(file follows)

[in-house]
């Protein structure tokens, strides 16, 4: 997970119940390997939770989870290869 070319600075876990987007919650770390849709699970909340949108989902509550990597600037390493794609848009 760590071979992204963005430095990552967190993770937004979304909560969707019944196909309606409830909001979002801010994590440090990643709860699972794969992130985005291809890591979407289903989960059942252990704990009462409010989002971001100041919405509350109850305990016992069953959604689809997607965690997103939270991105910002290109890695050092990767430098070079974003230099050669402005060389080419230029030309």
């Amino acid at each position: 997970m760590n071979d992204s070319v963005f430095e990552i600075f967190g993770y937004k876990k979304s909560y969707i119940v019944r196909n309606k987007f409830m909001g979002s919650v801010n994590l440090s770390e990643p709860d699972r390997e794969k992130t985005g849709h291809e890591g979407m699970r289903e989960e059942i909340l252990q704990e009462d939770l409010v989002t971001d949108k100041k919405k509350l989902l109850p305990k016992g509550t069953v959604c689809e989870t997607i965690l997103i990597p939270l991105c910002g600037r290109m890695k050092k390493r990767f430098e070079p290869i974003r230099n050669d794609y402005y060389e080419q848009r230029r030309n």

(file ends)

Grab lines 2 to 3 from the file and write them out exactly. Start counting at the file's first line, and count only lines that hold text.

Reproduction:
């Protein structure tokens, strides 16, 4: 997970119940390997939770989870290869 070319600075876990987007919650770390849709699970909340949108989902509550990597600037390493794609848009 760590071979992204963005430095990552967190993770937004979304909560969707019944196909309606409830909001979002801010994590440090990643709860699972794969992130985005291809890591979407289903989960059942252990704990009462409010989002971001100041919405509350109850305990016992069953959604689809997607965690997103939270991105910002290109890695050092990767430098070079974003230099050669402005060389080419230029030309």
């Amino acid at each position: 997970m760590n071979d992204s070319v963005f430095e990552i600075f967190g993770y937004k876990k979304s909560y969707i119940v019944r196909n309606k987007f409830m909001g979002s919650v801010n994590l440090s770390e990643p709860d699972r390997e794969k992130t985005g849709h291809e890591g979407m699970r289903e989960e059942i909340l252990q704990e009462d939770l409010v989002t971001d949108k100041k919405k509350l989902l109850p305990k016992g509550t069953v959604c689809e989870t997607i965690l997103i990597p939270l991105c910002g600037r290109m890695k050092k390493r990767f430098e070079p290869i974003r230099n050669d794609y402005y060389e080419q848009r230029r030309n």